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Ridiculing the NFL draft: It’s as easy as 1, 2, 5 (traded from 3)

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There was “Bacon Mayfield” and “Honor Landry”, racist tweets, free advertising for TMZ, more Cowboy fan trolling than a FarmersOnly.com ad, and Mel Kiper wore aviators on Day 3. It’s the NFL’s Unintentional Comedy Extravaganza!

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NFL: NFL Draft-Red Carpet Arrivals Jerome Miron-USA TODAY Sports

When it comes to the NFL Draft, I’m a born rubbernecker. I live for the blunders, the fashion faux pas, the cringe-worthy moments. While most others love the draft’s highlights -- the great pick, the savvy trade, the diamond in the rough -- I prefer the lowlights: the unveiling of Laremy Tunsil’s cutting edge bong technology, the Vikings sleeping through their pick, and Aaron Rodgers sweating in the green room.

I savor the mispronounced names, the awkward Commissioner hugs, the Cleveland Browns. My favorite all-time draft moment is probably Mel Kiper Jr. calling someone an idiot for not drafting Trent Dilfer. My favorite segment every year is ESPN’s montage of the Jets draft fiascos over the years -- making bad picks while their fans become suicidal. That’s entertainment!

So now that Kiper is being powered down and stored in an electrical shed in the bowels of the ESPN mothership in Bristol until the 2019 draft -- and hopefully upgraded with a fix that will keep him from losing his temper every time a human outsmarts him -- I wanted to take a look back at this year’s sideshow.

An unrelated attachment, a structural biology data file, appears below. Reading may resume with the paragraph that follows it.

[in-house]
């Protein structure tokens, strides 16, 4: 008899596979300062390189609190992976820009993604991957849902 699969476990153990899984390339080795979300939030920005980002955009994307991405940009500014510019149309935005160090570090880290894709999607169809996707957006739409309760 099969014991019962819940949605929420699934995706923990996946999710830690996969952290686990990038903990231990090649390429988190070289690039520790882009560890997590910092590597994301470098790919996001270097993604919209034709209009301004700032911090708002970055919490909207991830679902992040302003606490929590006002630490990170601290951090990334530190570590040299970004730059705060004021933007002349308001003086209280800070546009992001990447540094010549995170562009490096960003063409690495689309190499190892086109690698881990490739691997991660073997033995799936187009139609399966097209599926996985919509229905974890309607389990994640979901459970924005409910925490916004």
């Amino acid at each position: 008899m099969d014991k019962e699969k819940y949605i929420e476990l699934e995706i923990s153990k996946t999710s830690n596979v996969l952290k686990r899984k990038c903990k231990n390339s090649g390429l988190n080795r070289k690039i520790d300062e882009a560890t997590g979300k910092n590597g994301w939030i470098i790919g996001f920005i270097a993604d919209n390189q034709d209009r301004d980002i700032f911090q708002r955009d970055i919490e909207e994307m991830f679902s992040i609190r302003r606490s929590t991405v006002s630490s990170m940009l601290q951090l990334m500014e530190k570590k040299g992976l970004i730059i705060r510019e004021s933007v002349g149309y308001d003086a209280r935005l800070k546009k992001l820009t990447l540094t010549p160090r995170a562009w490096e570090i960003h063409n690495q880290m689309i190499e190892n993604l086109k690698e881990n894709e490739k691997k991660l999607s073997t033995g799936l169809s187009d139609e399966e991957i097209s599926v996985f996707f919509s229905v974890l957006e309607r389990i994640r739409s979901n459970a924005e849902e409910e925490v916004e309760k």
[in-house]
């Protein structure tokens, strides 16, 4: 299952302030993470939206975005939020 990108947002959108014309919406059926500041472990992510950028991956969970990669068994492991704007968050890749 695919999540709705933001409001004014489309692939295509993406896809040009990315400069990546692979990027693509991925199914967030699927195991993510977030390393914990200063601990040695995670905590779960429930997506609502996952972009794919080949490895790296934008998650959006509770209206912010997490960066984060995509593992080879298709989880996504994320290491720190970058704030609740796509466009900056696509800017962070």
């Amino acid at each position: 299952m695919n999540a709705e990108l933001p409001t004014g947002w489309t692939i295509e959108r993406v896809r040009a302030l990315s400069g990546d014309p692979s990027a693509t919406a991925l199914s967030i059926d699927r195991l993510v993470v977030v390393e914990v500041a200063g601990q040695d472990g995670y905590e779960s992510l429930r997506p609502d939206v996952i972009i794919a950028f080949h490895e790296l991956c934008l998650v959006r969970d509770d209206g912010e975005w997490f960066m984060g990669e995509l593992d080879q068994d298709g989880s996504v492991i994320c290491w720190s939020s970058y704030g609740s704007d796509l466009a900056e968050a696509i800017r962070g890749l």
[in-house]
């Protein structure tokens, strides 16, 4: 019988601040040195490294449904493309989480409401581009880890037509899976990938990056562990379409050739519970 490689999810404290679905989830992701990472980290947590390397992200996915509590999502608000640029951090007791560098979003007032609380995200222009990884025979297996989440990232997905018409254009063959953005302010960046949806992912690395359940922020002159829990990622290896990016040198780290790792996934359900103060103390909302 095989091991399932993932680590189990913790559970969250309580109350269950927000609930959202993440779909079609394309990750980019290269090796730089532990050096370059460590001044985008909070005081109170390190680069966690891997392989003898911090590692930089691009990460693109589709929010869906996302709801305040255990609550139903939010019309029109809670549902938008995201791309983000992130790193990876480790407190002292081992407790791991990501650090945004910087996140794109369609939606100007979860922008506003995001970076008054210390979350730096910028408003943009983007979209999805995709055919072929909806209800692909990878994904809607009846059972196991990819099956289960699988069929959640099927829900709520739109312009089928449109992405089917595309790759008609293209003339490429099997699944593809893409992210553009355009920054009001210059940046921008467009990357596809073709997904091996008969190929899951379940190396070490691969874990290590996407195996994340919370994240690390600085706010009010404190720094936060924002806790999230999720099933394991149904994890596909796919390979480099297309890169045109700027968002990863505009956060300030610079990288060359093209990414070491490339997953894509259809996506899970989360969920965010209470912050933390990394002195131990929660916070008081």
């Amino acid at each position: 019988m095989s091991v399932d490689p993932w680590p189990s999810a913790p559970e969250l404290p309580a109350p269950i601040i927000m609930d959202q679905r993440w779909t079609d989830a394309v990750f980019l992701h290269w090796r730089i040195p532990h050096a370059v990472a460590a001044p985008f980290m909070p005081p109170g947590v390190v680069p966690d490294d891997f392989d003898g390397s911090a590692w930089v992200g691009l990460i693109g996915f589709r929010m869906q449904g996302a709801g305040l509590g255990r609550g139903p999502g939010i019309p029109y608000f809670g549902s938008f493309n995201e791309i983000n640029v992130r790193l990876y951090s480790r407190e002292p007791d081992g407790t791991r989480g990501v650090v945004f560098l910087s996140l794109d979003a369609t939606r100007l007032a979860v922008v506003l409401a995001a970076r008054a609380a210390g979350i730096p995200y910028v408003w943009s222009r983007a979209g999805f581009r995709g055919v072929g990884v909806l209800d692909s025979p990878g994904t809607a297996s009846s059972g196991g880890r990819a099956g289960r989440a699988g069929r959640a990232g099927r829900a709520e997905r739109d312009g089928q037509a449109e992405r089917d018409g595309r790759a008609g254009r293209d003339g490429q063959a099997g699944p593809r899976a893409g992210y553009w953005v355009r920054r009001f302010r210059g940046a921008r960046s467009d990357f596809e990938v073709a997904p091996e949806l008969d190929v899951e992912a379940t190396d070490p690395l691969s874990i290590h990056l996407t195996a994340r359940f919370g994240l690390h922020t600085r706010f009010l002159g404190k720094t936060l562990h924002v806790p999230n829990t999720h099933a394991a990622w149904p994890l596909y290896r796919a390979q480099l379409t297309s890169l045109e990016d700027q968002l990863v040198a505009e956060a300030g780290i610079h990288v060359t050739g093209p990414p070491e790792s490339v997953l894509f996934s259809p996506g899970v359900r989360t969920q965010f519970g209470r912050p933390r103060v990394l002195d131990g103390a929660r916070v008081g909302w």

Anti-Social Media

The fun started early on Thursday, hours before the first round even commenced, with the Josh Allen controversy. Anybody familiar with sort of thing realizes nothing ages worse than old tweets (with a few exceptions). Even after being drafted, during a time when the player and team usually only say nice things about each other, the Bills team captain had to acknowledge Allen might be some ‘splaining to do. So much for the honeymoon.

Coverage Corner

Once the actual coverage started, it didn’t take long for the first cringe-worthy moment of the night. Less than two minutes into ESPN’s telecast, host Trey Wingo asked Kiper about his concerns regarding the cluster of QBs at the top of the draft and Kiper just stared back for a few tense seconds, unable to hear him. They quickly cut to commercial. When they returned, Roger Goodell took the stage with three beloved Cowboy legends acting as human shields in hopes of protecting him from boos. The Dallas crowd refused to comply, greeting Goodell the way you’d expect a woman’s group to greet Bill Cosby. Welcome to the NFL Draft everybody!